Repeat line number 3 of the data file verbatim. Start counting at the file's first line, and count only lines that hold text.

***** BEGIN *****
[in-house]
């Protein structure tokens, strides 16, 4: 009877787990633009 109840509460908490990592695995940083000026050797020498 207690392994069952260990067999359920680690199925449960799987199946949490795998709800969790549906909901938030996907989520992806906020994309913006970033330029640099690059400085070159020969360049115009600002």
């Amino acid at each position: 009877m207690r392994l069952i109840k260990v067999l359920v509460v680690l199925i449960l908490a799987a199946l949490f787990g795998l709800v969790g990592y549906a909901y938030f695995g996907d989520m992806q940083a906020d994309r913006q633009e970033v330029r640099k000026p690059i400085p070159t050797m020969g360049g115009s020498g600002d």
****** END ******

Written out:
């Amino acid at each position: 009877m207690r392994l069952i109840k260990v067999l359920v509460v680690l199925i449960l908490a799987a199946l949490f787990g795998l709800v969790g990592y549906a909901y938030f695995g996907d989520m992806q940083a906020d994309r913006q633009e970033v330029r640099k000026p690059i400085p070159t050797m020969g360049g115009s020498g600002d």